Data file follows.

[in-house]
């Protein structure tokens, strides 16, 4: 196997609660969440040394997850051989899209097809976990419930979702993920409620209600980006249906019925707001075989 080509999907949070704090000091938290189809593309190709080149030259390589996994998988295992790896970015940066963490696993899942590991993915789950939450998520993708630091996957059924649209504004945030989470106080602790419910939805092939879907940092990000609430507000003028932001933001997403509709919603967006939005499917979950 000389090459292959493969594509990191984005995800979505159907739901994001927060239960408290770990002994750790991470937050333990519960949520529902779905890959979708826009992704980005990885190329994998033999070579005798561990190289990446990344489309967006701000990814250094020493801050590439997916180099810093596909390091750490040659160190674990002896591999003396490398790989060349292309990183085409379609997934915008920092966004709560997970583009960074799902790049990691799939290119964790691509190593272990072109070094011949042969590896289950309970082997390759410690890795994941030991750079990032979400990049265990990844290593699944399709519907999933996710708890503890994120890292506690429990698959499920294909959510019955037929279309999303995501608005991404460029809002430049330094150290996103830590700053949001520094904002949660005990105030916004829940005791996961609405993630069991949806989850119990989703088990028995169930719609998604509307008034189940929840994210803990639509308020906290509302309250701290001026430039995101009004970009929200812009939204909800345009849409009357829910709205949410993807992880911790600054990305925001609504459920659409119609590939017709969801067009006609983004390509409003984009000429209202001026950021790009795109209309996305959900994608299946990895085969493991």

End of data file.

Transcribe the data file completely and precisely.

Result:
[in-house]
């Protein structure tokens, strides 16, 4: 196997609660969440040394997850051989899209097809976990419930979702993920409620209600980006249906019925707001075989 080509999907949070704090000091938290189809593309190709080149030259390589996994998988295992790896970015940066963490696993899942590991993915789950939450998520993708630091996957059924649209504004945030989470106080602790419910939805092939879907940092990000609430507000003028932001933001997403509709919603967006939005499917979950 000389090459292959493969594509990191984005995800979505159907739901994001927060239960408290770990002994750790991470937050333990519960949520529902779905890959979708826009992704980005990885190329994998033999070579005798561990190289990446990344489309967006701000990814250094020493801050590439997916180099810093596909390091750490040659160190674990002896591999003396490398790989060349292309990183085409379609997934915008920092966004709560997970583009960074799902790049990691799939290119964790691509190593272990072109070094011949042969590896289950309970082997390759410690890795994941030991750079990032979400990049265990990844290593699944399709519907999933996710708890503890994120890292506690429990698959499920294909959510019955037929279309999303995501608005991404460029809002430049330094150290996103830590700053949001520094904002949660005990105030916004829940005791996961609405993630069991949806989850119990989703088990028995169930719609998604509307008034189940929840994210803990639509308020906290509302309250701290001026430039995101009004970009929200812009939204909800345009849409009357829910709205949410993807992880911790600054990305925001609504459920659409119609590939017709969801067009006609983004390509409003984009000429209202001026950021790009795109209309996305959900994608299946990895085969493991």